Players across the health ecosystem are initiating studies of thousands, even millions, of participants to gather diverse types of data, including biomedical, behavioral, and lifestyle in order to advance medical research. These efforts to collect multi-modal data sets on large cohorts coincide with the rise of broad activity and behavior tracking across industries, particularly in healthcare and the growing field of mobile health (mHealth). Government and pharmaceutical sponsored, as well as patient-driven group studies in this arena leverage the ability of mobile technology to continuously track behaviors and environmental factors with minimal participant burden. However, the adoption of mHealth has been constrained by the lack of robust solutions for large-scale data collection in free-living conditions and concerns around data quality.
The data collected from commercial mobile health devices can be effectively used to discover meaningful behavioral phenotypes.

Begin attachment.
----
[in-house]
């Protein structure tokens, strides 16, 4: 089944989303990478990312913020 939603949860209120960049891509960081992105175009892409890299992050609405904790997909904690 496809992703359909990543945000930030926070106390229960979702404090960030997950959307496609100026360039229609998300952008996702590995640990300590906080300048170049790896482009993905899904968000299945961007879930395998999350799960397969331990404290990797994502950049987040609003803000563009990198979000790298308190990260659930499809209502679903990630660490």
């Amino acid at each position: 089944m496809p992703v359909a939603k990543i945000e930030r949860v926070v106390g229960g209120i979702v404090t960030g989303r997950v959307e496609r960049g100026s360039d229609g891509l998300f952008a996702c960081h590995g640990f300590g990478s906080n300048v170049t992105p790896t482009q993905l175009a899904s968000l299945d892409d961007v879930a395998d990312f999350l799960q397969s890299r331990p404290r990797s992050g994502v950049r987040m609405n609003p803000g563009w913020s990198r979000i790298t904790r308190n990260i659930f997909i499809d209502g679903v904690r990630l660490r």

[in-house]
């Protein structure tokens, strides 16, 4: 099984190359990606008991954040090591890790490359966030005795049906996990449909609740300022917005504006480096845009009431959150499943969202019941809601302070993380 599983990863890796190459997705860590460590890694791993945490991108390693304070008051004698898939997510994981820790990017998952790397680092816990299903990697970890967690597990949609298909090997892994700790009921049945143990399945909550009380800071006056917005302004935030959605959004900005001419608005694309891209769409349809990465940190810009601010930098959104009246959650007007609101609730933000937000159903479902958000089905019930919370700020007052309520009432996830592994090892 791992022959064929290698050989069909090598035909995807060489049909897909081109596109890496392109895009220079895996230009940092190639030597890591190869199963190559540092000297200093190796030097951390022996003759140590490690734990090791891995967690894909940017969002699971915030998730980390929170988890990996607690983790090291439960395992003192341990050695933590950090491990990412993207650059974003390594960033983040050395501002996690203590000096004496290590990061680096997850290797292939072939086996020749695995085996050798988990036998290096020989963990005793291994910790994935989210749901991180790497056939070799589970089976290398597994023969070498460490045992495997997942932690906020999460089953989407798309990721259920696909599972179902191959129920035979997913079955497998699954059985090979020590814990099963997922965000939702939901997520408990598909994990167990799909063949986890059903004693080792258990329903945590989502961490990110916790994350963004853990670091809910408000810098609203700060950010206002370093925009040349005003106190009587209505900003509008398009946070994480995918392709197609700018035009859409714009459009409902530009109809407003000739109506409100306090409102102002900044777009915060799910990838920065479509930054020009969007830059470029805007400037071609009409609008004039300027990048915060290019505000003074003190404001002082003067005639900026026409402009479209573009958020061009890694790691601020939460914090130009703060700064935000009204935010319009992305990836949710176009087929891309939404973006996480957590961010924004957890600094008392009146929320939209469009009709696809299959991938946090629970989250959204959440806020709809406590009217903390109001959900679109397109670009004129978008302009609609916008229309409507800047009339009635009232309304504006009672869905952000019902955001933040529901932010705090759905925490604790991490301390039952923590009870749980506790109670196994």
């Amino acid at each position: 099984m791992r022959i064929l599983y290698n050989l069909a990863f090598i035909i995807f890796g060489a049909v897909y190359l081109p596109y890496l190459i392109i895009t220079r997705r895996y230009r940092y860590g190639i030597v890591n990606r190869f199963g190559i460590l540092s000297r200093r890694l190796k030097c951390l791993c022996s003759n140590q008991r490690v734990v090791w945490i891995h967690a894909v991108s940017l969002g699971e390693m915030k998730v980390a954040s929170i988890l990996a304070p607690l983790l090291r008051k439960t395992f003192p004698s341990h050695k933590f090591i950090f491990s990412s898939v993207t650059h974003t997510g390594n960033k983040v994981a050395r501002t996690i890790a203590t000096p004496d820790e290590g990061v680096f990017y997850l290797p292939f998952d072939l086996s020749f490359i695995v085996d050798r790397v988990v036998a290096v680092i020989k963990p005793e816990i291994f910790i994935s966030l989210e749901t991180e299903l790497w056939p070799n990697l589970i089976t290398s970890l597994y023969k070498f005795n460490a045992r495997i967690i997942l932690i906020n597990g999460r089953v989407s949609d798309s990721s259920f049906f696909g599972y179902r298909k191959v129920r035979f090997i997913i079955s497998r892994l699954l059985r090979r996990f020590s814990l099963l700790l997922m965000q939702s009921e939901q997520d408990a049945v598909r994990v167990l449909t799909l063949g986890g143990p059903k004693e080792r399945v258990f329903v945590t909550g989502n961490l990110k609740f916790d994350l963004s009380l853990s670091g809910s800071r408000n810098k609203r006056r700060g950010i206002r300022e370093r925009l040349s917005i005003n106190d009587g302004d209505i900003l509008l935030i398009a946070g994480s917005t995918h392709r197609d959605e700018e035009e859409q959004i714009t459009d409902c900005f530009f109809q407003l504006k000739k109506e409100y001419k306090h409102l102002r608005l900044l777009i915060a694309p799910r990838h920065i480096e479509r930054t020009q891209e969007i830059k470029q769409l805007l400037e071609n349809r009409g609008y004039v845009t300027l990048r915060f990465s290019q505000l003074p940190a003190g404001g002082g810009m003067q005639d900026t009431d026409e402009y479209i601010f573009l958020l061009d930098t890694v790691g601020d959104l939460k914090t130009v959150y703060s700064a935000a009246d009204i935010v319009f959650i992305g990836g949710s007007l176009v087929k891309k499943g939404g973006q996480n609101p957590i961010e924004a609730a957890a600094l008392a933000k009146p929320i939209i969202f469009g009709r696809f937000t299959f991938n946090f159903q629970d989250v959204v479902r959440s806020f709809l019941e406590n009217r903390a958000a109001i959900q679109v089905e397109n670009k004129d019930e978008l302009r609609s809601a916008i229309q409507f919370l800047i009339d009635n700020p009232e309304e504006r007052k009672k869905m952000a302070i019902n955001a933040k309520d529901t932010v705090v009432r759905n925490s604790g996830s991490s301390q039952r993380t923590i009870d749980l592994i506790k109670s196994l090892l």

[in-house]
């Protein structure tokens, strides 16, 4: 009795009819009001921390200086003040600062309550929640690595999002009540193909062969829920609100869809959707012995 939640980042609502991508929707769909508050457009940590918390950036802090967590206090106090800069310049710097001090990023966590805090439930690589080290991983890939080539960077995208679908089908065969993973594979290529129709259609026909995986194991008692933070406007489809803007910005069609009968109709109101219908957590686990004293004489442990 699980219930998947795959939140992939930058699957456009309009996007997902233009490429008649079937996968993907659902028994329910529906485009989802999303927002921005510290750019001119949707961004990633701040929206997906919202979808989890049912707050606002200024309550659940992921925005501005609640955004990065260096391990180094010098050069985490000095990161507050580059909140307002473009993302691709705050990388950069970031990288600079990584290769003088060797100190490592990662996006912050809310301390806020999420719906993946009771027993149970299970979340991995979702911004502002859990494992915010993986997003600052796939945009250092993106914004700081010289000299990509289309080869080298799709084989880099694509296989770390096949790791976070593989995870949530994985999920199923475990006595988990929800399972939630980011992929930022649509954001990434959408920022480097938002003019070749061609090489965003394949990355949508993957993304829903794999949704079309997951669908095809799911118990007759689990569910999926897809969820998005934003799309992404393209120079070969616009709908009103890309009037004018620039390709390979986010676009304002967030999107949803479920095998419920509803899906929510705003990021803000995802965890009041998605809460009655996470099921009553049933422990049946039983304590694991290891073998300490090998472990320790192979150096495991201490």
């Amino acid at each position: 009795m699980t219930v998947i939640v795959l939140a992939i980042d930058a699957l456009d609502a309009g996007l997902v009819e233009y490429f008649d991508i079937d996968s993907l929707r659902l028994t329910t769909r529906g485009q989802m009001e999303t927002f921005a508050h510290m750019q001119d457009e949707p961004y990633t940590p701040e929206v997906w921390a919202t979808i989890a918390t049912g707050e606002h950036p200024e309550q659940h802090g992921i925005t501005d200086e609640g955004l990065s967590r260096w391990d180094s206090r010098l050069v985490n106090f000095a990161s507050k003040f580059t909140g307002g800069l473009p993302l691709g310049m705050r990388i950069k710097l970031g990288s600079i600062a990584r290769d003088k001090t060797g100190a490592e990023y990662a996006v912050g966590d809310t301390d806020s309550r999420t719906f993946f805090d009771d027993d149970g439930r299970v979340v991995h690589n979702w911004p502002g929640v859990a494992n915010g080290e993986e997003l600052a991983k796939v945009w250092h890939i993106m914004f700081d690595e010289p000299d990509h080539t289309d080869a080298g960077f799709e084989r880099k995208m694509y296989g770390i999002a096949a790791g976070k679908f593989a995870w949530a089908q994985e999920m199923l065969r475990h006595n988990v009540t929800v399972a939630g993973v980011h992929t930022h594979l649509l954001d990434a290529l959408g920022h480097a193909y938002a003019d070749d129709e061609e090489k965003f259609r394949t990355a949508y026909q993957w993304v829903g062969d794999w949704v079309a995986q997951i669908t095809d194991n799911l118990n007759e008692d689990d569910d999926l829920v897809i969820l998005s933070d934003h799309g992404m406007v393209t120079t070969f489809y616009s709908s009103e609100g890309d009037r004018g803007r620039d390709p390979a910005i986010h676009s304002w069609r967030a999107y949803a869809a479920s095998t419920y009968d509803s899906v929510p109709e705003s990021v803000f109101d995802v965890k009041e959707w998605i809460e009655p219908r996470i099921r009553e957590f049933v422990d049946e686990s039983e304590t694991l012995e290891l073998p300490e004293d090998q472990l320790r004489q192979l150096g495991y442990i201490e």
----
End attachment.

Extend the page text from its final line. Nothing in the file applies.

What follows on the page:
In this work, we describe the infrastructure Evidation Health has developed to collect mHealth data from millions of users through hundreds of different mobile devices and apps. Additionally, we provide evidence of the utility of the data for inferring individual traits pertaining to health, wellness, and behavior. To this end, we introduce and evaluate deep neural network models that achieve high prediction performance without requiring any feature engineering when trained directly on the densely sampled multivariate mHealth time series data.
We believe that the present work substantiates both the feasibility and the utility of creating a very large mHealth research cohort, as envisioned by the many large cohort studies currently underway across therapeutic areas and conditions.